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|Comparative life histories in the genera Calanus and Neocalanus in high latitudes of the Northern Hemisphere|Conover, R.J. (1988). Comparative life histories in the genera Calanus and Neocalanus in high latitudes of the Northern Hemisphere, in: Boxshall, G.A. et al. (Ed.) Biology of copepods: Proceedings of the Third International Conference on Copepoda. Developments in Hydrobiology, 47: pp. 127-142. hdl.handle.net/10.1007/978-94-009-3103-9_11
In: Boxshall, G.A.; Schminke, H.K. (Ed.) (1988). Biology of copepods: Proceedings of the Third International Conference on Copepoda. Developments in Hydrobiology, 47. Kluwer Academic Publishers: Dordrecht. ISBN 90-6193-654-3. XII, 639 pp. https://hdl.handle.net/10.1007/978-94-009-3103-9
In: Dumont, H.J. (Ed.) Developments in Hydrobiology. Kluwer Academic/Springer: The Hague; London; Boston; Dordrecht. ISSN 0167-8418
Distribution > Geographical distribution > Vertical distribution
Calanus Leach, 1816 [WoRMS]; Copepoda [WoRMS]
Copepod; Ontogenetic migration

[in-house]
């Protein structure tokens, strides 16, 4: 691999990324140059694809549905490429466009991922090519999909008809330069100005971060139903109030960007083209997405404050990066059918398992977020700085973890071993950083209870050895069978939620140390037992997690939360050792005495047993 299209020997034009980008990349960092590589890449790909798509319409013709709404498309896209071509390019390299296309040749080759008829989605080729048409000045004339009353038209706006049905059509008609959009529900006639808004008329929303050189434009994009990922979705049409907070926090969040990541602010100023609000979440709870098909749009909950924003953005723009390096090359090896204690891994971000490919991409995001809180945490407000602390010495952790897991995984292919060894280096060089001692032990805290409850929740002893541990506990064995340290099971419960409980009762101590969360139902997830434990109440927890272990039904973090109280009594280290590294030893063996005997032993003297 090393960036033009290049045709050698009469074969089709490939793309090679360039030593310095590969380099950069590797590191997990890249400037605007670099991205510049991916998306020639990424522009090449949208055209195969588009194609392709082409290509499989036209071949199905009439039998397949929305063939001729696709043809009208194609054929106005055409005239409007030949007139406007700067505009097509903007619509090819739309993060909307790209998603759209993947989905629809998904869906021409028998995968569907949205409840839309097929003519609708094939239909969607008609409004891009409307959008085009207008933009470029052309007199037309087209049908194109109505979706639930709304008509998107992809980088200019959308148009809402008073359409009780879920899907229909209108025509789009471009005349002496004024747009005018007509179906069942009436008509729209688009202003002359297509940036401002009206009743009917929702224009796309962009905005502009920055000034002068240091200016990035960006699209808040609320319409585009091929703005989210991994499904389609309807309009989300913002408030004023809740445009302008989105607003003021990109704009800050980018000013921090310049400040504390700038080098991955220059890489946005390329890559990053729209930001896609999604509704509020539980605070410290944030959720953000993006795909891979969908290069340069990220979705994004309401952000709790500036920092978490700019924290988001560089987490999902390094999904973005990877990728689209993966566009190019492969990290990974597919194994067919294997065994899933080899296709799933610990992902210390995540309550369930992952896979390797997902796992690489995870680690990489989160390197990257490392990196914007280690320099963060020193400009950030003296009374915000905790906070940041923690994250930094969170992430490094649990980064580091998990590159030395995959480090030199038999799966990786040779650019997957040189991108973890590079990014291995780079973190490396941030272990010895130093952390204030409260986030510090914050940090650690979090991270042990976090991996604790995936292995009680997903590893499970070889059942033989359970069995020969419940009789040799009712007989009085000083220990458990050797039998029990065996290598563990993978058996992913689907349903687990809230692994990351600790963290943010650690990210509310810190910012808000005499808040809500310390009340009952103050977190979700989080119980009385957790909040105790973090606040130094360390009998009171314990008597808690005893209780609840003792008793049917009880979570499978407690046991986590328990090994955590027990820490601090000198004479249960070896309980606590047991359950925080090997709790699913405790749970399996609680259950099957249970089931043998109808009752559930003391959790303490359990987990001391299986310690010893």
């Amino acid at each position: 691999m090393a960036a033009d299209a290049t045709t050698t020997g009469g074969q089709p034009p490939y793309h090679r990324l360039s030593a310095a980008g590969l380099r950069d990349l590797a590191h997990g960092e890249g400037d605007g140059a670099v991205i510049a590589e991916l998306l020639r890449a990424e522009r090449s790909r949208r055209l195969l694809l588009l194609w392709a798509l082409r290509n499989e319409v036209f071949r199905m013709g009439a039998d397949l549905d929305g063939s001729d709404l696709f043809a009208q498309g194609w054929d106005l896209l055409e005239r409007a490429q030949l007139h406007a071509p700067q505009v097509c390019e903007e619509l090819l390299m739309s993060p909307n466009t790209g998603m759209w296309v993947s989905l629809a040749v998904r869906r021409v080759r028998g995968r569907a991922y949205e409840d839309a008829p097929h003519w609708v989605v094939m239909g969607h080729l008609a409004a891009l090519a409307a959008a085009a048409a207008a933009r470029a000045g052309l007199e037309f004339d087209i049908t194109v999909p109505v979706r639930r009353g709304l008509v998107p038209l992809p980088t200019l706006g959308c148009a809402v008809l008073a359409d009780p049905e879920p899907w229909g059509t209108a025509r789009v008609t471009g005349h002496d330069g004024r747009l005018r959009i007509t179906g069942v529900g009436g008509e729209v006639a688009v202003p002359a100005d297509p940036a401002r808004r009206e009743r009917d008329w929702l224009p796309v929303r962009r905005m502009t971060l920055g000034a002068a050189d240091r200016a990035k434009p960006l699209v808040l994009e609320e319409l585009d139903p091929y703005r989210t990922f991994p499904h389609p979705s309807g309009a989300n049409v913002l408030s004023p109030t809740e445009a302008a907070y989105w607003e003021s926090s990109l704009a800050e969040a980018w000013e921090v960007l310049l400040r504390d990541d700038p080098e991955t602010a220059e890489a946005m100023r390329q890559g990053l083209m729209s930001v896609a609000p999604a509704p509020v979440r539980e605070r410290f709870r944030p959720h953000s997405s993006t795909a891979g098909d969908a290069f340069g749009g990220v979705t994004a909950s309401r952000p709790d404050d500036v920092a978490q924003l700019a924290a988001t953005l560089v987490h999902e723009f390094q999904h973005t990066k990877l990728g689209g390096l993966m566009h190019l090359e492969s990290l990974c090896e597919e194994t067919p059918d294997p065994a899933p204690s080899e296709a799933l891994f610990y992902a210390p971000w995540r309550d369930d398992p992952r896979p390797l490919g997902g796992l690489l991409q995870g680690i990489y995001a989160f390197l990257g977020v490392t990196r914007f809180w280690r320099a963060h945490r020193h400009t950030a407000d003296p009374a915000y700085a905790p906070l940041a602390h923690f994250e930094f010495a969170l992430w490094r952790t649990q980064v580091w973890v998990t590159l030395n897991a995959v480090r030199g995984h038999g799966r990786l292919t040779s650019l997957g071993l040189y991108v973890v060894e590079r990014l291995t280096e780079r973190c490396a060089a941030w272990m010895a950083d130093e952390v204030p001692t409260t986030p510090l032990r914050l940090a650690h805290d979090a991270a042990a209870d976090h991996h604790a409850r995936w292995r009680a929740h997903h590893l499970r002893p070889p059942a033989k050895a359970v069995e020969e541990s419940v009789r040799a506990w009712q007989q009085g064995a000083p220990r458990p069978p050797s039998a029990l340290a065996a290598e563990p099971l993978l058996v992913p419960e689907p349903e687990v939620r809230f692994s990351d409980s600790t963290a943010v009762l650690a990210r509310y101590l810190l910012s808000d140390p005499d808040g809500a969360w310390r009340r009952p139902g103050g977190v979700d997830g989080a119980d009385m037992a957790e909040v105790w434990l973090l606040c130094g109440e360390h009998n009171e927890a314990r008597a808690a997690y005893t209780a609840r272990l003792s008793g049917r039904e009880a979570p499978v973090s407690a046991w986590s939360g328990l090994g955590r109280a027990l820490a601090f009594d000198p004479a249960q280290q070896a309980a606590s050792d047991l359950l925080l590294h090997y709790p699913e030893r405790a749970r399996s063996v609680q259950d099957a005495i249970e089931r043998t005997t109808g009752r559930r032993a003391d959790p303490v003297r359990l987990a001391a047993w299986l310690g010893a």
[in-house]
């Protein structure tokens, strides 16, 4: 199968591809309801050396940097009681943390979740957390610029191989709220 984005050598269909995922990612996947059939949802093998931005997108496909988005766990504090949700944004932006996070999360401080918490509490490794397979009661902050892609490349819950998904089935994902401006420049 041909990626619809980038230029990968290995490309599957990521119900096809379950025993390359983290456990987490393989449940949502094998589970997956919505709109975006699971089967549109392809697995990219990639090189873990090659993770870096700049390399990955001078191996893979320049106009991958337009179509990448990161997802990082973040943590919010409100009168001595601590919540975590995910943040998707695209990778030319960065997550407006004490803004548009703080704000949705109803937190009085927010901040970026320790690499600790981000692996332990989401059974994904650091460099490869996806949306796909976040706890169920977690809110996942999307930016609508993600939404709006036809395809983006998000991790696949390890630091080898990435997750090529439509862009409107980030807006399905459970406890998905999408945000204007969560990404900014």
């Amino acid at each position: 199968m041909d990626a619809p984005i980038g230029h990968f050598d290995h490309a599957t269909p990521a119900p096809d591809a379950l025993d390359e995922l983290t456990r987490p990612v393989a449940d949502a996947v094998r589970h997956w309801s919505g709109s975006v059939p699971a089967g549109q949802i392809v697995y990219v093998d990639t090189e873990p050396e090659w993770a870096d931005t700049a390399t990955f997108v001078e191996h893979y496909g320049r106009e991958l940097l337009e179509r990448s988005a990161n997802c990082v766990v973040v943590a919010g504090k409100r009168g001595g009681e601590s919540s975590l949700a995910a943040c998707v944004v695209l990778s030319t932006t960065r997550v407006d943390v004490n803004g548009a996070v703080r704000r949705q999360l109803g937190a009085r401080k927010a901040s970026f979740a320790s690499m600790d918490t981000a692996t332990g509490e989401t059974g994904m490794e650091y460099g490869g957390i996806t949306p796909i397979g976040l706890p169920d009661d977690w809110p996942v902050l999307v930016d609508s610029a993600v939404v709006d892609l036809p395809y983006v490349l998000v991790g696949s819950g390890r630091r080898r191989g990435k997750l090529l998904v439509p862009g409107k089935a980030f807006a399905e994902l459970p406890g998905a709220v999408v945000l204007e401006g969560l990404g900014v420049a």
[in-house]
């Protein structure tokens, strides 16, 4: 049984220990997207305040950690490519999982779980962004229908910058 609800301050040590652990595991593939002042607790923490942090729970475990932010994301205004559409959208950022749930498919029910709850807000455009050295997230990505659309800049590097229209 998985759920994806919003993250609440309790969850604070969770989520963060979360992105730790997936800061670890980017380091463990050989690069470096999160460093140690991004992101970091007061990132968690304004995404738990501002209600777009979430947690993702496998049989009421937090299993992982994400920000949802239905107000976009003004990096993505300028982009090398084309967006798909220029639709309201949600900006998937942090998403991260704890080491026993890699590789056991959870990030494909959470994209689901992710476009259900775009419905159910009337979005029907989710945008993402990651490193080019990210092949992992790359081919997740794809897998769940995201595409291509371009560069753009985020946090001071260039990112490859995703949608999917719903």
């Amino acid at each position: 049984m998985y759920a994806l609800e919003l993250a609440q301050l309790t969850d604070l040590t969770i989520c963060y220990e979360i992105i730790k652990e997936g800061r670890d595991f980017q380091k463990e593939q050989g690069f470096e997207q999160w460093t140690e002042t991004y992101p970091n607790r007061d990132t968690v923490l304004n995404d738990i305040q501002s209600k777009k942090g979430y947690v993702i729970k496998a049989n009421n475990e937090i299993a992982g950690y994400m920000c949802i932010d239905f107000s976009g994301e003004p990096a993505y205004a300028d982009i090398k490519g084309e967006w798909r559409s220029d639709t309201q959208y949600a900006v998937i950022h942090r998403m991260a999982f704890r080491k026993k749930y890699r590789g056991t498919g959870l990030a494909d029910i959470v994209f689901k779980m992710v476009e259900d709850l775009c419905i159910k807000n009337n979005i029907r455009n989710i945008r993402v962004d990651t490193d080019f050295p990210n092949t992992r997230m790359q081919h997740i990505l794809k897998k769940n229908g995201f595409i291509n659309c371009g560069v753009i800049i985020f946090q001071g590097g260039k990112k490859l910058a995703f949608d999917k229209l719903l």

At least nine species of Calanidae occupy the area of interest, four in the Atlantic and five in the Pacific. All store wax esters and probably can undergo diapause. Latitudinally overlapping or onshore-offshore associations of two or more species occur in both oceans. Interzonals, with reduced mouth parts in the adult female, arc endemic to the Pacific subarctic gyre where their life cycles are completed in one year. Presumably its nearly closed circulation and environmental stability have favored the evolution of endemic species well adapted to those conditions. Lack of ice-and/or salinity-induced stability also limits blooms there. The sub-arctic Atlantic contains several smaller oceanographic features, open to both arctic and Atlantic influences and populated by species of different origins, arctic species can behave as interzonals but may also require two or more years to complete their life cycles. Females may need to feed one year to reproduce the next and therefore they retain functional mouthparts. In some places in the North Atlantic, blooms may start in the sub-ice zone and seed the remaining euphotic zone. There the earliest stages of some the Calanus species can develop close to the ice, using primarily ice algae as food, while the remaining stages are adapted to utilize brief periods of intense primary production in the water column. Salinity-induced stability and shallow water favor blooms in the boundary waters of both oceans, which may be of greater importance in the Atlantic because of the proportionally greater area of continental shelf there. In both oceans the smaller species of Calanidae can produce up to three generations per year.